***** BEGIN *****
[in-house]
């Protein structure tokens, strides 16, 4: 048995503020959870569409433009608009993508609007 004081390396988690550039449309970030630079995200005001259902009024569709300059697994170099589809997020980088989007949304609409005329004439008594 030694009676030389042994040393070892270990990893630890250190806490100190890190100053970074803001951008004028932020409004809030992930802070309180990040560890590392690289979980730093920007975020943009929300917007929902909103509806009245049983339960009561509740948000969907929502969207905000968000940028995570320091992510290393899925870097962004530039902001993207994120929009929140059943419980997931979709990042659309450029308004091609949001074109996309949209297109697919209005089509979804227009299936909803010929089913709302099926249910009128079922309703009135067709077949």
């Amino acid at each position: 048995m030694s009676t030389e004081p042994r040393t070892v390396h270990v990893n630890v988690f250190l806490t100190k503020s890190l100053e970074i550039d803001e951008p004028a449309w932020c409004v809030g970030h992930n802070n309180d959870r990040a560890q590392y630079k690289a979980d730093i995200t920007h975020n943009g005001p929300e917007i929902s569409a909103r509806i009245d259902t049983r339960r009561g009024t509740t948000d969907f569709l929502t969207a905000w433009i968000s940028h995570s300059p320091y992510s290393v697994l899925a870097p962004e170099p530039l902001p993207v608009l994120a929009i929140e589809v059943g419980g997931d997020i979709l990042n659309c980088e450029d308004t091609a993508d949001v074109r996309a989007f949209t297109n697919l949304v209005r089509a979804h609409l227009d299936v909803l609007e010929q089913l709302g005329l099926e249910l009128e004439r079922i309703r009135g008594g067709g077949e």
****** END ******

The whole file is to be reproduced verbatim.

[in-house]
């Protein structure tokens, strides 16, 4: 048995503020959870569409433009608009993508609007 004081390396988690550039449309970030630079995200005001259902009024569709300059697994170099589809997020980088989007949304609409005329004439008594 030694009676030389042994040393070892270990990893630890250190806490100190890190100053970074803001951008004028932020409004809030992930802070309180990040560890590392690289979980730093920007975020943009929300917007929902909103509806009245049983339960009561509740948000969907929502969207905000968000940028995570320091992510290393899925870097962004530039902001993207994120929009929140059943419980997931979709990042659309450029308004091609949001074109996309949209297109697919209005089509979804227009299936909803010929089913709302099926249910009128079922309703009135067709077949």
């Amino acid at each position: 048995m030694s009676t030389e004081p042994r040393t070892v390396h270990v990893n630890v988690f250190l806490t100190k503020s890190l100053e970074i550039d803001e951008p004028a449309w932020c409004v809030g970030h992930n802070n309180d959870r990040a560890q590392y630079k690289a979980d730093i995200t920007h975020n943009g005001p929300e917007i929902s569409a909103r509806i009245d259902t049983r339960r009561g009024t509740t948000d969907f569709l929502t969207a905000w433009i968000s940028h995570s300059p320091y992510s290393v697994l899925a870097p962004e170099p530039l902001p993207v608009l994120a929009i929140e589809v059943g419980g997931d997020i979709l990042n659309c980088e450029d308004t091609a993508d949001v074109r996309a989007f949209t297109n697919l949304v209005r089509a979804h609409l227009d299936v909803l609007e010929q089913l709302g005329l099926e249910l009128e004439r079922i309703r009135g008594g067709g077949e």